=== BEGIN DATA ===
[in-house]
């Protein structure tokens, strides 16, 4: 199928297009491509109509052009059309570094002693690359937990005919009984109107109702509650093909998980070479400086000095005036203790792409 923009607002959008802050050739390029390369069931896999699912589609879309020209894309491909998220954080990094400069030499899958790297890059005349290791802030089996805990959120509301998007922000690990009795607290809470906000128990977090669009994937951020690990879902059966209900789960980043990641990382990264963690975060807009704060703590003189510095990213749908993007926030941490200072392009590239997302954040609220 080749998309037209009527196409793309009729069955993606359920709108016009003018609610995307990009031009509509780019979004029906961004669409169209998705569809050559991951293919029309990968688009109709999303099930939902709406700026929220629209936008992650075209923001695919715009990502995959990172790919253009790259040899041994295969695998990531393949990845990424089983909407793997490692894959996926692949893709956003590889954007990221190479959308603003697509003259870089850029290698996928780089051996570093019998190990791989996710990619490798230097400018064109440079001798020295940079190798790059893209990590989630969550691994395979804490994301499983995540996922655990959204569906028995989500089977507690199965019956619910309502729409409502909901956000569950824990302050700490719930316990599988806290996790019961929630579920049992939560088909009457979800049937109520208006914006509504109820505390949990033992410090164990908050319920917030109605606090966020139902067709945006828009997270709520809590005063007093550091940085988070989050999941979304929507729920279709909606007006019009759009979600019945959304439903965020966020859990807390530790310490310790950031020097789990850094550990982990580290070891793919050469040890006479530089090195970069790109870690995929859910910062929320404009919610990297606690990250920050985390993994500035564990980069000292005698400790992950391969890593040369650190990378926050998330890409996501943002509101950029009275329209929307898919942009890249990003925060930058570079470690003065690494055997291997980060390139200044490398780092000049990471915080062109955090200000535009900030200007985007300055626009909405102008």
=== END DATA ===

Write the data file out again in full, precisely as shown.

[in-house]
């Protein structure tokens, strides 16, 4: 199928297009491509109509052009059309570094002693690359937990005919009984109107109702509650093909998980070479400086000095005036203790792409 923009607002959008802050050739390029390369069931896999699912589609879309020209894309491909998220954080990094400069030499899958790297890059005349290791802030089996805990959120509301998007922000690990009795607290809470906000128990977090669009994937951020690990879902059966209900789960980043990641990382990264963690975060807009704060703590003189510095990213749908993007926030941490200072392009590239997302954040609220 080749998309037209009527196409793309009729069955993606359920709108016009003018609610995307990009031009509509780019979004029906961004669409169209998705569809050559991951293919029309990968688009109709999303099930939902709406700026929220629209936008992650075209923001695919715009990502995959990172790919253009790259040899041994295969695998990531393949990845990424089983909407793997490692894959996926692949893709956003590889954007990221190479959308603003697509003259870089850029290698996928780089051996570093019998190990791989996710990619490798230097400018064109440079001798020295940079190798790059893209990590989630969550691994395979804490994301499983995540996922655990959204569906028995989500089977507690199965019956619910309502729409409502909901956000569950824990302050700490719930316990599988806290996790019961929630579920049992939560088909009457979800049937109520208006914006509504109820505390949990033992410090164990908050319920917030109605606090966020139902067709945006828009997270709520809590005063007093550091940085988070989050999941979304929507729920279709909606007006019009759009979600019945959304439903965020966020859990807390530790310490310790950031020097789990850094550990982990580290070891793919050469040890006479530089090195970069790109870690995929859910910062929320404009919610990297606690990250920050985390993994500035564990980069000292005698400790992950391969890593040369650190990378926050998330890409996501943002509101950029009275329209929307898919942009890249990003925060930058570079470690003065690494055997291997980060390139200044490398780092000049990471915080062109955090200000535009900030200007985007300055626009909405102008």